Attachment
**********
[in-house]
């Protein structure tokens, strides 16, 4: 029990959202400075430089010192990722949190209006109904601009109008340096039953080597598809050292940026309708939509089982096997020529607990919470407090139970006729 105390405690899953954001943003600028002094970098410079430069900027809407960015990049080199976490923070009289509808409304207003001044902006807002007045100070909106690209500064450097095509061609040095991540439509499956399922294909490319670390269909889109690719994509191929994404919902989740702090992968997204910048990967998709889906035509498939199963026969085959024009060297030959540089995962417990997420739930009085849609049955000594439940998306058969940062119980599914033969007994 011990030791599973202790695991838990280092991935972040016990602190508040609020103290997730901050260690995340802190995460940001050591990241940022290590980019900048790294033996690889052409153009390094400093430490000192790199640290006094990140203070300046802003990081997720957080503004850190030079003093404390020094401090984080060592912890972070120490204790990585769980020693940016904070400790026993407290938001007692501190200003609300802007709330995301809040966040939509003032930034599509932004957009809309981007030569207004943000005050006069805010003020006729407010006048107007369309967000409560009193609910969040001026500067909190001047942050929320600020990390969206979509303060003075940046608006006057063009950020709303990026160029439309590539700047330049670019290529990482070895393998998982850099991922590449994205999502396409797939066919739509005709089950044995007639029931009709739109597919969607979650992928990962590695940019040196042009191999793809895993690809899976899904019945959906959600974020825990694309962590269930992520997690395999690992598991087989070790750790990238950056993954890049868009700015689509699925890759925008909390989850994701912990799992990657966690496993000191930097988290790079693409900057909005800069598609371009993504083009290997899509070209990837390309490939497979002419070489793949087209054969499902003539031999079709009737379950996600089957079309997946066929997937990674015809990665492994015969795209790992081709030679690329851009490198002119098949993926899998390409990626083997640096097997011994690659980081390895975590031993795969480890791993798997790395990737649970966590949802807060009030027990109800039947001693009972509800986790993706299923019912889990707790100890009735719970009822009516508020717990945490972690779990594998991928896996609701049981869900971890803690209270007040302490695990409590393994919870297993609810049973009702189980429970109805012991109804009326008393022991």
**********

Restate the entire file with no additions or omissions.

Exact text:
[in-house]
């Protein structure tokens, strides 16, 4: 029990959202400075430089010192990722949190209006109904601009109008340096039953080597598809050292940026309708939509089982096997020529607990919470407090139970006729 105390405690899953954001943003600028002094970098410079430069900027809407960015990049080199976490923070009289509808409304207003001044902006807002007045100070909106690209500064450097095509061609040095991540439509499956399922294909490319670390269909889109690719994509191929994404919902989740702090992968997204910048990967998709889906035509498939199963026969085959024009060297030959540089995962417990997420739930009085849609049955000594439940998306058969940062119980599914033969007994 011990030791599973202790695991838990280092991935972040016990602190508040609020103290997730901050260690995340802190995460940001050591990241940022290590980019900048790294033996690889052409153009390094400093430490000192790199640290006094990140203070300046802003990081997720957080503004850190030079003093404390020094401090984080060592912890972070120490204790990585769980020693940016904070400790026993407290938001007692501190200003609300802007709330995301809040966040939509003032930034599509932004957009809309981007030569207004943000005050006069805010003020006729407010006048107007369309967000409560009193609910969040001026500067909190001047942050929320600020990390969206979509303060003075940046608006006057063009950020709303990026160029439309590539700047330049670019290529990482070895393998998982850099991922590449994205999502396409797939066919739509005709089950044995007639029931009709739109597919969607979650992928990962590695940019040196042009191999793809895993690809899976899904019945959906959600974020825990694309962590269930992520997690395999690992598991087989070790750790990238950056993954890049868009700015689509699925890759925008909390989850994701912990799992990657966690496993000191930097988290790079693409900057909005800069598609371009993504083009290997899509070209990837390309490939497979002419070489793949087209054969499902003539031999079709009737379950996600089957079309997946066929997937990674015809990665492994015969795209790992081709030679690329851009490198002119098949993926899998390409990626083997640096097997011994690659980081390895975590031993795969480890791993798997790395990737649970966590949802807060009030027990109800039947001693009972509800986790993706299923019912889990707790100890009735719970009822009516508020717990945490972690779990594998991928896996609701049981869900971890803690209270007040302490695990409590393994919870297993609810049973009702189980429970109805012991109804009326008393022991």